| | Re: Asking about Hot Start PCR
"Hot-start" is basically a method to prevent non-specific amplification during the early stage of PCR, ie. as the temperature starts climbing up to 94-95 for the initial denaturation.
"Hot-start" DNA polymerases are enzymes that only become active after the initial denaturation. This usually involve the binding of antibodies/beads/etc to the enzyme that inhibits it, and will only dissociate from the enzyme at a hight temperature of 94-95. In other words, no amplification can occur as the PCR machine ramps up the temperature to 95 for the initial denaturation.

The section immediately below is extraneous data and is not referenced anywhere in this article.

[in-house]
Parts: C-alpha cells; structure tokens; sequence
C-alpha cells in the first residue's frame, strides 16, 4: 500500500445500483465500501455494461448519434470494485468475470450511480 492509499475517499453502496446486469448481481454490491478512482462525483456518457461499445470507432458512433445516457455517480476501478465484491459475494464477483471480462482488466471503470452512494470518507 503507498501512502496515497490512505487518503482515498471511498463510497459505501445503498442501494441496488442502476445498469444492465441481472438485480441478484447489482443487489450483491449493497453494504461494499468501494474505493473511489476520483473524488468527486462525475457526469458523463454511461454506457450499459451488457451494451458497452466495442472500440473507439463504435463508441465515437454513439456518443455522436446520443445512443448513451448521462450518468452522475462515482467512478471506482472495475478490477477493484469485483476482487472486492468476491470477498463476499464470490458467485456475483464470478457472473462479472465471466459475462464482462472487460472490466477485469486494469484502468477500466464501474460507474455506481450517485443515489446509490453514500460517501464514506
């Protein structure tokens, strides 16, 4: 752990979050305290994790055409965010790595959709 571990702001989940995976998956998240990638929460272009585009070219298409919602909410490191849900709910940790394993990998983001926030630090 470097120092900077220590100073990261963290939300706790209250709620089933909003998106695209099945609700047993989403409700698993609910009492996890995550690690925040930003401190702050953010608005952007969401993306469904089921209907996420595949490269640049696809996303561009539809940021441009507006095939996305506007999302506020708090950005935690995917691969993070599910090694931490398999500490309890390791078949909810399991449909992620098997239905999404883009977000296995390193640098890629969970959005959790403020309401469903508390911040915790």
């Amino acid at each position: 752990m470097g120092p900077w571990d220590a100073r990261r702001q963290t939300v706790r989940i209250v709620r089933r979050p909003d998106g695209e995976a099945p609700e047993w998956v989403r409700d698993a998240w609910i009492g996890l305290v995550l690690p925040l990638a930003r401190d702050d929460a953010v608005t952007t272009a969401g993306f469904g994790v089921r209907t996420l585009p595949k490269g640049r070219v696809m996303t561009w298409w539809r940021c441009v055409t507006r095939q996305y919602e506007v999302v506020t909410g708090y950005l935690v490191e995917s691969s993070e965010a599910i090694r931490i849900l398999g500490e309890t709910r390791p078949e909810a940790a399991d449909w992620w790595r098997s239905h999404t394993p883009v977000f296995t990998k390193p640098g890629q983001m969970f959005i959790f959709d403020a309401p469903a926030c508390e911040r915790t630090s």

You can also run a "hot-start" PCR manually, eg:
1. Leave out a critical component of the PCR, eg Mg or Taq until the PCR machine reaches 94. Then only you add the final component.
2. Set a longer period for the initial denaturation. After the PCR machine ramps up to 94, then only you place your samples on the machine.